Transfer to warmed pasta dishes and garnish with chopped chives and shavings of Parmesan.  Season with a bit of salt and pepper.


Thursday, February 11, 2016

Cassoulet in Carcassonne

     If you have never heard of Cassoulet, you are missing one of the greatest dishes of all time.  I have always wanted to take a short trip to a specific location just to have the dish of the region.  Last December, my wish came true.  We left Belgium on a Saturday morning, flew to Carcassonne, France to have Cassoulet for dinner and returned home the next day.  It was a fabulous adventure.

      Cassoulet is, in simple terms, a stew of meats and white beans.  That sounds way too is a rich, slowed cooked stew.  This still sounds too simple.  It is heaven in a cassole, the traditional earthenware bowl in which it is cooked and which gave Cassoulet its name.

     Cassoulet comes from the Languedoc region of France, a rugged area of the country.  It is a peasant dish believed to have been developed in the 14th century during the 100 years war in order to feed the French soldiers.  

     The town of Castelnaudary is known as the birthplace of Cassoulet but Cassoulet is also associated with the towns of Toulouse and Carcassone.  Proper Montagni in "Le Festin Occitan" declared, "Cassoulet is the God of Occitan cuisine.  The Castelnaudary version is God the Father, the Carcassonne version is God the Son and the Toulousian is the Holy Spirit." 

    Each town has its own version.  Castelnaudary's consists of pork, pork rind, sausage and sometimes goose.  Mutton and sometimes partridge are found in Carcassonne's while the Toulousian version has lard, mutton, local sausages, duck or goose.  While there are different versions, one thing is constant:  It is a meal for sharing.

     My version comes from D'Artagnan.  The speciality food online retailer makes it very easy.  Order the kit and all of the ingredients are delivered to your door on the day you specify.  They even include a recipe.  The kit includes duck confit, garlic sausage, duck sausage, veal demi-glace, duck fat and the beans. How easy is that!  For Christmas, Dear Husband presented me with the perfect gift - a handmade cassole.  With the threat of snow, it was an excellent excuse to get cooking.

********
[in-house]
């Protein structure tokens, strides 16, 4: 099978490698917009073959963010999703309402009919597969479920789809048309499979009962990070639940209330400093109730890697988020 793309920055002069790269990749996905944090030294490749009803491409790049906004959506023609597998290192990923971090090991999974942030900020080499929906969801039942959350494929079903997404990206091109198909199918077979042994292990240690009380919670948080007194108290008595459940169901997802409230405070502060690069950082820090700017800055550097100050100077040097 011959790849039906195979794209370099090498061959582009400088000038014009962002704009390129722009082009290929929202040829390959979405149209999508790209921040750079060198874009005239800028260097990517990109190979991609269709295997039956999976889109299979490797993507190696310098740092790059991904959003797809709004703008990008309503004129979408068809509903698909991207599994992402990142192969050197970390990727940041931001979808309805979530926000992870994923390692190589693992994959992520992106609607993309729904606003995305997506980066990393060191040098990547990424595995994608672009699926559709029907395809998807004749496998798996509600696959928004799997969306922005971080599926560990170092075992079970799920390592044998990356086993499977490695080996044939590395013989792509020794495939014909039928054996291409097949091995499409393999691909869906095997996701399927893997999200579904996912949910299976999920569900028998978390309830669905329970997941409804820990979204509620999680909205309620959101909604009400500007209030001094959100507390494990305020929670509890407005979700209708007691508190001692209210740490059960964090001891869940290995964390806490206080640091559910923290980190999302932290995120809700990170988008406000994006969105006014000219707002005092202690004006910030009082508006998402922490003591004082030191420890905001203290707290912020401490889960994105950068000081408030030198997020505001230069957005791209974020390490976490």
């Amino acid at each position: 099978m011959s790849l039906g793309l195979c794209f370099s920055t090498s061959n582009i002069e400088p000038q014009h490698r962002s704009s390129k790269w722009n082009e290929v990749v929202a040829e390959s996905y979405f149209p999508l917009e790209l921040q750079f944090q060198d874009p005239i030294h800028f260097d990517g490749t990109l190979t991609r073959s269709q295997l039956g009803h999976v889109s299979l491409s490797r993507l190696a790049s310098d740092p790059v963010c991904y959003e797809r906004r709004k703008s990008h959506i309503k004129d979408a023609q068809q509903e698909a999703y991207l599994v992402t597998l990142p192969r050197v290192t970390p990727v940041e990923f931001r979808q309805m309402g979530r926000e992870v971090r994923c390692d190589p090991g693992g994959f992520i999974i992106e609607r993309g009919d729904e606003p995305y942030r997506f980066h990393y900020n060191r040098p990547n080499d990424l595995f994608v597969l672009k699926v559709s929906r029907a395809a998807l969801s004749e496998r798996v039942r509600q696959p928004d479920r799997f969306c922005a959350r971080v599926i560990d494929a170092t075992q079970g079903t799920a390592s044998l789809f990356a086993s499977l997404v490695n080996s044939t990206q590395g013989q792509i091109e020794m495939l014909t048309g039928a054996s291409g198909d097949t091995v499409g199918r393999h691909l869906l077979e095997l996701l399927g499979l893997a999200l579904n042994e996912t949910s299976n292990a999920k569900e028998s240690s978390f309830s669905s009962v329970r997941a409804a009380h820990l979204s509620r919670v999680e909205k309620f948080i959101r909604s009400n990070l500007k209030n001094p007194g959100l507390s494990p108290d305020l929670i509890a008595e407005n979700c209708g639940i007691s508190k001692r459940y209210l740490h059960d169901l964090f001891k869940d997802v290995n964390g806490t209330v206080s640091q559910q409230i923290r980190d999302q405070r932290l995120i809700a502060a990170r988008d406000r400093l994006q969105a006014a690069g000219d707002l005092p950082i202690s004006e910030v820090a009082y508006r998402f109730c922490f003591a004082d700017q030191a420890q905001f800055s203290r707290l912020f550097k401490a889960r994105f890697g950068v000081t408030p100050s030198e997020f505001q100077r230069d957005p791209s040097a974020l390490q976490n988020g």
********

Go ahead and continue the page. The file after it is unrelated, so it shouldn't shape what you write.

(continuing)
Let me digress back to Carcassonne.  It is touristy.  It is chintzy.  It is a place that you have to put on your bucket list to see.  It is the second most visited site in France after the Eiffel Tower.   La Cite, the old city, is a beautifully restored fortified village that sits on the top of a hill over looking the new town, La Ville Basse (lower town).  The walls encircle the castle and its buildings, the cobblestone streets are fun to explore after the tour buses depart and its Gothic Cathedral immerses you in the spirit of long ago.   If you can, spend a night within the city walls.  The Hotel de la Cite is an excellent choice.

     We arrived in time for a light lunch.  As it was December, it was not too crowded.  We spent the afternoon touring both the lower and upper villages.  For dinner, of course, we had a wonderful Cassoulet dinner.  We were home by mid afternoon the next day.  Now I could say,  I have had Cassoulet in Carcassonne.

     Back to Cassoulet:  This is the perfect dish to make on a cold, snowy Sunday.  It takes several hours and you must soak the beans the night before, so don't forget this part.  Also, don't plan to serve much else with the Cassoulet.  It is a hearty dish, so decadent and rich that it must be the star of the show.  Place the cassole in the middle of the dining table; uncork a hearty red wine, light some candles and mentally travel back to another place and time.